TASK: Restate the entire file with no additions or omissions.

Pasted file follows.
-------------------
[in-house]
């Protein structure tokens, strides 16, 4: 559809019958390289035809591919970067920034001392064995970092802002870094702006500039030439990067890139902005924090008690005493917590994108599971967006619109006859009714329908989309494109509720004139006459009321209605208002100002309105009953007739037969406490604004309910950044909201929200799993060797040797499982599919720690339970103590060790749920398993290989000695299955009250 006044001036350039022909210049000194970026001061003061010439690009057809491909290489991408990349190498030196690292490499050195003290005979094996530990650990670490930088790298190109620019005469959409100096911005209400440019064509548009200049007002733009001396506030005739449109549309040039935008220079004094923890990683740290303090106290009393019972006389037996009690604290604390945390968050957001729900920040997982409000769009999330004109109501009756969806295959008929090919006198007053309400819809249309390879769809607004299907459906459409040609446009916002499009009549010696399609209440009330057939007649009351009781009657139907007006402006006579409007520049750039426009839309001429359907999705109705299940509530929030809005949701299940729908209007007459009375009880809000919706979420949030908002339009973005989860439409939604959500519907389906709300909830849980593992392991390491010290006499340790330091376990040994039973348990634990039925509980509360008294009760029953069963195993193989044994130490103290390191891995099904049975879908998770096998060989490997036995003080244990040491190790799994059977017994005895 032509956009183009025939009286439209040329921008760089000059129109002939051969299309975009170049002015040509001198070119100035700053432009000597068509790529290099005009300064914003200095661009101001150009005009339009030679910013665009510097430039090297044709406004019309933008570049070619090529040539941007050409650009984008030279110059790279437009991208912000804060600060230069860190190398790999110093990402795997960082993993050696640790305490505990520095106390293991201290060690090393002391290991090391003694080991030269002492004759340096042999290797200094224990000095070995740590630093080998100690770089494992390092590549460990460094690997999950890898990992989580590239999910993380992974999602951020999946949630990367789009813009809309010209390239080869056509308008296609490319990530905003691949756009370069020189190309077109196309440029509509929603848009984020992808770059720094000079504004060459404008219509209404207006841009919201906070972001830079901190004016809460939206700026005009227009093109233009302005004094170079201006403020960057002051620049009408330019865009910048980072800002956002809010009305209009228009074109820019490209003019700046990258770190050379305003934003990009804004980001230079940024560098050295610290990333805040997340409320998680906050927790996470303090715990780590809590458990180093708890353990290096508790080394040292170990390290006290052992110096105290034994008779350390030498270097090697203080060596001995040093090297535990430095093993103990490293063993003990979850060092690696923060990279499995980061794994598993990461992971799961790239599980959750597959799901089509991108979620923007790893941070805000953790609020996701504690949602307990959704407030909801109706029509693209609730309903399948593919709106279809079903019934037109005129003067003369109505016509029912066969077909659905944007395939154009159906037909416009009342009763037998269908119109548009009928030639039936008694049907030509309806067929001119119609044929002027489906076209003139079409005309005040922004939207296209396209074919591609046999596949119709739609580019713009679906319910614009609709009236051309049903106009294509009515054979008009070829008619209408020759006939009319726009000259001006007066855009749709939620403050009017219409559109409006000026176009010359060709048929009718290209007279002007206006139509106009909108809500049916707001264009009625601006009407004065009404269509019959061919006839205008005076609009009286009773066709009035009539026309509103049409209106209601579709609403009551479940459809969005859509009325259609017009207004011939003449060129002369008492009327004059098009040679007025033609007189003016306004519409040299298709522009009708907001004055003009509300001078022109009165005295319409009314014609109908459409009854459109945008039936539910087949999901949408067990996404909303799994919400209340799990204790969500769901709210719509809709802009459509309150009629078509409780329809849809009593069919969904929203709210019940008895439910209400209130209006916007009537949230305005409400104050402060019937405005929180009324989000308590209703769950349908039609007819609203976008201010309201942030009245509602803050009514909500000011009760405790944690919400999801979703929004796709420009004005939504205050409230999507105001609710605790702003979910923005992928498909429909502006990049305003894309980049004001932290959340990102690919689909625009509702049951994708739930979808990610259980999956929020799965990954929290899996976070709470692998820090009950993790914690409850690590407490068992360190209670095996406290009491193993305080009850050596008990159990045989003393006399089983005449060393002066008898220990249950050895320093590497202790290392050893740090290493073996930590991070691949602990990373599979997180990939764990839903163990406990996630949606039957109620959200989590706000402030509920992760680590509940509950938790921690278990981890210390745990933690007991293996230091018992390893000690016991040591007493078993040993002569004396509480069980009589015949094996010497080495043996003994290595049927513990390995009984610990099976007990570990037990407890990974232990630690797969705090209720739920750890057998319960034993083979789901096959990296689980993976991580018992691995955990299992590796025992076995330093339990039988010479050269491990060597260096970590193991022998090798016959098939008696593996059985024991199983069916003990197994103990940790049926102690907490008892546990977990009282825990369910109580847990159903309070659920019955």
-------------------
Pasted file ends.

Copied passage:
[in-house]
């Protein structure tokens, strides 16, 4: 559809019958390289035809591919970067920034001392064995970092802002870094702006500039030439990067890139902005924090008690005493917590994108599971967006619109006859009714329908989309494109509720004139006459009321209605208002100002309105009953007739037969406490604004309910950044909201929200799993060797040797499982599919720690339970103590060790749920398993290989000695299955009250 006044001036350039022909210049000194970026001061003061010439690009057809491909290489991408990349190498030196690292490499050195003290005979094996530990650990670490930088790298190109620019005469959409100096911005209400440019064509548009200049007002733009001396506030005739449109549309040039935008220079004094923890990683740290303090106290009393019972006389037996009690604290604390945390968050957001729900920040997982409000769009999330004109109501009756969806295959008929090919006198007053309400819809249309390879769809607004299907459906459409040609446009916002499009009549010696399609209440009330057939007649009351009781009657139907007006402006006579409007520049750039426009839309001429359907999705109705299940509530929030809005949701299940729908209007007459009375009880809000919706979420949030908002339009973005989860439409939604959500519907389906709300909830849980593992392991390491010290006499340790330091376990040994039973348990634990039925509980509360008294009760029953069963195993193989044994130490103290390191891995099904049975879908998770096998060989490997036995003080244990040491190790799994059977017994005895 032509956009183009025939009286439209040329921008760089000059129109002939051969299309975009170049002015040509001198070119100035700053432009000597068509790529290099005009300064914003200095661009101001150009005009339009030679910013665009510097430039090297044709406004019309933008570049070619090529040539941007050409650009984008030279110059790279437009991208912000804060600060230069860190190398790999110093990402795997960082993993050696640790305490505990520095106390293991201290060690090393002391290991090391003694080991030269002492004759340096042999290797200094224990000095070995740590630093080998100690770089494992390092590549460990460094690997999950890898990992989580590239999910993380992974999602951020999946949630990367789009813009809309010209390239080869056509308008296609490319990530905003691949756009370069020189190309077109196309440029509509929603848009984020992808770059720094000079504004060459404008219509209404207006841009919201906070972001830079901190004016809460939206700026005009227009093109233009302005004094170079201006403020960057002051620049009408330019865009910048980072800002956002809010009305209009228009074109820019490209003019700046990258770190050379305003934003990009804004980001230079940024560098050295610290990333805040997340409320998680906050927790996470303090715990780590809590458990180093708890353990290096508790080394040292170990390290006290052992110096105290034994008779350390030498270097090697203080060596001995040093090297535990430095093993103990490293063993003990979850060092690696923060990279499995980061794994598993990461992971799961790239599980959750597959799901089509991108979620923007790893941070805000953790609020996701504690949602307990959704407030909801109706029509693209609730309903399948593919709106279809079903019934037109005129003067003369109505016509029912066969077909659905944007395939154009159906037909416009009342009763037998269908119109548009009928030639039936008694049907030509309806067929001119119609044929002027489906076209003139079409005309005040922004939207296209396209074919591609046999596949119709739609580019713009679906319910614009609709009236051309049903106009294509009515054979008009070829008619209408020759006939009319726009000259001006007066855009749709939620403050009017219409559109409006000026176009010359060709048929009718290209007279002007206006139509106009909108809500049916707001264009009625601006009407004065009404269509019959061919006839205008005076609009009286009773066709009035009539026309509103049409209106209601579709609403009551479940459809969005859509009325259609017009207004011939003449060129002369008492009327004059098009040679007025033609007189003016306004519409040299298709522009009708907001004055003009509300001078022109009165005295319409009314014609109908459409009854459109945008039936539910087949999901949408067990996404909303799994919400209340799990204790969500769901709210719509809709802009459509309150009629078509409780329809849809009593069919969904929203709210019940008895439910209400209130209006916007009537949230305005409400104050402060019937405005929180009324989000308590209703769950349908039609007819609203976008201010309201942030009245509602803050009514909500000011009760405790944690919400999801979703929004796709420009004005939504205050409230999507105001609710605790702003979910923005992928498909429909502006990049305003894309980049004001932290959340990102690919689909625009509702049951994708739930979808990610259980999956929020799965990954929290899996976070709470692998820090009950993790914690409850690590407490068992360190209670095996406290009491193993305080009850050596008990159990045989003393006399089983005449060393002066008898220990249950050895320093590497202790290392050893740090290493073996930590991070691949602990990373599979997180990939764990839903163990406990996630949606039957109620959200989590706000402030509920992760680590509940509950938790921690278990981890210390745990933690007991293996230091018992390893000690016991040591007493078993040993002569004396509480069980009589015949094996010497080495043996003994290595049927513990390995009984610990099976007990570990037990407890990974232990630690797969705090209720739920750890057998319960034993083979789901096959990296689980993976991580018992691995955990299992590796025992076995330093339990039988010479050269491990060597260096970590193991022998090798016959098939008696593996059985024991199983069916003990197994103990940790049926102690907490008892546990977990009282825990369910109580847990159903309070659920019955």